Ask any mystery author what books she read as a kid, and there’s a 99.79 percent chance she’ll answer, Nancy Drew. But after everyone else grew up, I was still hanging out—every day—with the intrepid girl detective and her chums. It was my job, because I was a Nancy Drew book editor.
Nancy was the perfect crime solver. Maybe a bit too perfect: uber-intelligent, brave, clever, popular, and stylish in that polished way. She also had a wealthy, doting father who consulted her on his legal cases, a cool car, a handsome, Ken-doll boyfriend, and a housekeeper who never let cooking or dirty laundry suck up Nancy’s valuable investigation time. But off the case, I’m not sure Nancy was a ton of fun. That’s why she needed her best friends George (“Go-for-It!”) Fayne and Bess (“Let’s-Not-and-Stop-for-a-Donut”) Marvin.
When I created my odd-couple sleuths, Summer Smythe and Dorothy Westin—aka The Ladies Smythe & Westin—I wanted them to be equal partners. Sure, Summer is a twenty-something party girl camping out in an upscale Florida retirement community, and Dorothy, her friend and neighbor, is a seventy-something widow. But when it comes to solving murders, they pool their strengths and weaknesses.
Summer acts before she thinks. The daughter of a LA movie mogul, she’s had some recent bad luck, and she’s camping in her late grandma’s condo while she figures out how to fix her life. A confirmed sun-and-surf girl, she’s athletic and effortlessly pretty, with a knack for attracting men and trouble. But sleuthing is something she’s good at, and those who think she’s clueless are dead wrong. (Detective role model: Cameron Diaz, if she switched careers.)
Dorothy Westin thinks before she acts. Practical, fit, and neatly-dressed, she’s also well-read, sharply observant, and unfailingly diplomatic—a handy skill to balance her dry sense of humor. Dorothy misses her late husband and daughter, and found life rather dull at ritzy Hibiscus Pointe, until she teamed up with Summer to solve murders. Dorothy has a head for puzzles and a strong sense of justice. (Detective role model: Jessica Fletcher.)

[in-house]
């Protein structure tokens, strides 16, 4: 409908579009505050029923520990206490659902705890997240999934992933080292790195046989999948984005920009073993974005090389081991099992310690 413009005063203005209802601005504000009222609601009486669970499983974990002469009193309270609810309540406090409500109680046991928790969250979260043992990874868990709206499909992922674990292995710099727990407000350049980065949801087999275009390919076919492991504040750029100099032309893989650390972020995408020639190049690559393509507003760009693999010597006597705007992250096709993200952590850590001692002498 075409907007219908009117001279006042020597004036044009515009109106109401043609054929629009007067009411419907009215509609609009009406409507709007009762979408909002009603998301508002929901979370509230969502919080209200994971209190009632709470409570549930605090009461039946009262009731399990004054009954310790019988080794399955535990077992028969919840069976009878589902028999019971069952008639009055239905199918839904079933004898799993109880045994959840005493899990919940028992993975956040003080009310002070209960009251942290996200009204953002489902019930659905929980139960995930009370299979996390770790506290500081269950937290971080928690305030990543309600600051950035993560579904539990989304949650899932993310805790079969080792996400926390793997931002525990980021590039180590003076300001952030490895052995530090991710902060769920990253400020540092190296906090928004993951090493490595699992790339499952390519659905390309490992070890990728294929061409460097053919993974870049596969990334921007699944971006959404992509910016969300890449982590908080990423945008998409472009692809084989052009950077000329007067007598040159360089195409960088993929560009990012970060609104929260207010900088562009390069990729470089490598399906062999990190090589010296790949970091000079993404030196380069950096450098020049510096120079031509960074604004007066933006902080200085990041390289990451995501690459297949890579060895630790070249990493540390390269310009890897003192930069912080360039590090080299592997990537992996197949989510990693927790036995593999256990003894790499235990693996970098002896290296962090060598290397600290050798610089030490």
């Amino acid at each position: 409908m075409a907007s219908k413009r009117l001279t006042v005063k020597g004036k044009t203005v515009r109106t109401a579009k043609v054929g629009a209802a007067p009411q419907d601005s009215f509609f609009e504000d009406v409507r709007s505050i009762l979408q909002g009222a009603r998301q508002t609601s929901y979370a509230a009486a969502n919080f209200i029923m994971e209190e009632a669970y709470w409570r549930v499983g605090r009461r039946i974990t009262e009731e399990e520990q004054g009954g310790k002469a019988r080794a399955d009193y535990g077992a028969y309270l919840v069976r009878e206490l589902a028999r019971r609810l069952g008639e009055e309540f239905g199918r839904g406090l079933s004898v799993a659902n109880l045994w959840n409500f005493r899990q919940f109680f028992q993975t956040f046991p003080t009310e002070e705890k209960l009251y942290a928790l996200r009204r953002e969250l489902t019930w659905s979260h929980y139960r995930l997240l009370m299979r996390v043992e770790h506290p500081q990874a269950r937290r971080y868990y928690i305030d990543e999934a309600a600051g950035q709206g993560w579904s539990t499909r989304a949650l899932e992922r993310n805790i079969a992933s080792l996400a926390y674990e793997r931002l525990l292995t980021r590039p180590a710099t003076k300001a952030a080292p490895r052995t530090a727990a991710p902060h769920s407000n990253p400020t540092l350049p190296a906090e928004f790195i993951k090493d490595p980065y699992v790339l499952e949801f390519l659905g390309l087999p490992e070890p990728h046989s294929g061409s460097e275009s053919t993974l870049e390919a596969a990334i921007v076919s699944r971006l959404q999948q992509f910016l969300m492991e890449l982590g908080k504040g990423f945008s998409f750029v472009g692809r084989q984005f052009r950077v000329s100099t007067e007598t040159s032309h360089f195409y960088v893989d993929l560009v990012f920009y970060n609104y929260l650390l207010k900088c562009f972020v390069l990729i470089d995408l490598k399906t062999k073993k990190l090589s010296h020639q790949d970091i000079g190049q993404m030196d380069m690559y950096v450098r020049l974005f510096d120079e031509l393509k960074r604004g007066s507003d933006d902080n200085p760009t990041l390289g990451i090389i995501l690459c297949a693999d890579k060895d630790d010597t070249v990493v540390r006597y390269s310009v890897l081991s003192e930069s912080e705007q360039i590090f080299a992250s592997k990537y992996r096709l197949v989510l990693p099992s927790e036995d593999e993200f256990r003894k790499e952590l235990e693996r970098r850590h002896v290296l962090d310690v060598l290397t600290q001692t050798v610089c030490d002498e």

In Permanently Booked, the Ladies’ second case (Book One is Cardiac Arrest), Summer and Dorothy start a book club to lure the killer of a dedicated librarian. At the start, Summer isn’t much of a reader, but she knows how to throw a party. Dorothy prefers to focus on the more literary aspects of book club. Neither is perfect, and they take turns rescuing each other from sticky situations and nefarious villains. I like to think that Summer and Dorothy both grow personally, as well as sleuths, with every shared case. But together, the Ladies Smythe & Westin make a kick-butt detective team—because crime solving with a fifty-fifty partner (no offense, Nancy) is just plain fun!
(An extended version of this post also appeared at freshfiction.com on April 11, 2016.)
Readers, do your favorite sleuths work alone, or are they team players?